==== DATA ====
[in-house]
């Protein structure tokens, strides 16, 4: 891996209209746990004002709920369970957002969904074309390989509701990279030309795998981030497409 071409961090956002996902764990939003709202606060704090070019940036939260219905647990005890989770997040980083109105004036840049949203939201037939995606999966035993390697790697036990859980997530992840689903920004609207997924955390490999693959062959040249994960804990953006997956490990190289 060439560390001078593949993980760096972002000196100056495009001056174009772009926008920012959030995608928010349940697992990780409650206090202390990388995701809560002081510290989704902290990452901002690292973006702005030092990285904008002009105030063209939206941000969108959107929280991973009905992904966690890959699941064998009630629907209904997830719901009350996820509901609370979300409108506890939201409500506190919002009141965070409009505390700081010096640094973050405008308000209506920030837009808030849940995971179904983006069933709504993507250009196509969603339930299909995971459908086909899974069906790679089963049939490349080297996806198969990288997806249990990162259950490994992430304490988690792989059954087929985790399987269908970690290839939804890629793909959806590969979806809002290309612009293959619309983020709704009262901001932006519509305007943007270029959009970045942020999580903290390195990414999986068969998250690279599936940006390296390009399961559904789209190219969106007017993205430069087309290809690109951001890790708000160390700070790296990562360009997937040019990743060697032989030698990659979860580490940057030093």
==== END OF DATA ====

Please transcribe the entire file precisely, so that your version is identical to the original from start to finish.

[in-house]
């Protein structure tokens, strides 16, 4: 891996209209746990004002709920369970957002969904074309390989509701990279030309795998981030497409 071409961090956002996902764990939003709202606060704090070019940036939260219905647990005890989770997040980083109105004036840049949203939201037939995606999966035993390697790697036990859980997530992840689903920004609207997924955390490999693959062959040249994960804990953006997956490990190289 060439560390001078593949993980760096972002000196100056495009001056174009772009926008920012959030995608928010349940697992990780409650206090202390990388995701809560002081510290989704902290990452901002690292973006702005030092990285904008002009105030063209939206941000969108959107929280991973009905992904966690890959699941064998009630629907209904997830719901009350996820509901609370979300409108506890939201409500506190919002009141965070409009505390700081010096640094973050405008308000209506920030837009808030849940995971179904983006069933709504993507250009196509969603339930299909995971459908086909899974069906790679089963049939490349080297996806198969990288997806249990990162259950490994992430304490988690792989059954087929985790399987269908970690290839939804890629793909959806590969979806809002290309612009293959619309983020709704009262901001932006519509305007943007270029959009970045942020999580903290390195990414999986068969998250690279599936940006390296390009399961559904789209190219969106007017993205430069087309290809690109951001890790708000160390700070790296990562360009997937040019990743060697032989030698990659979860580490940057030093």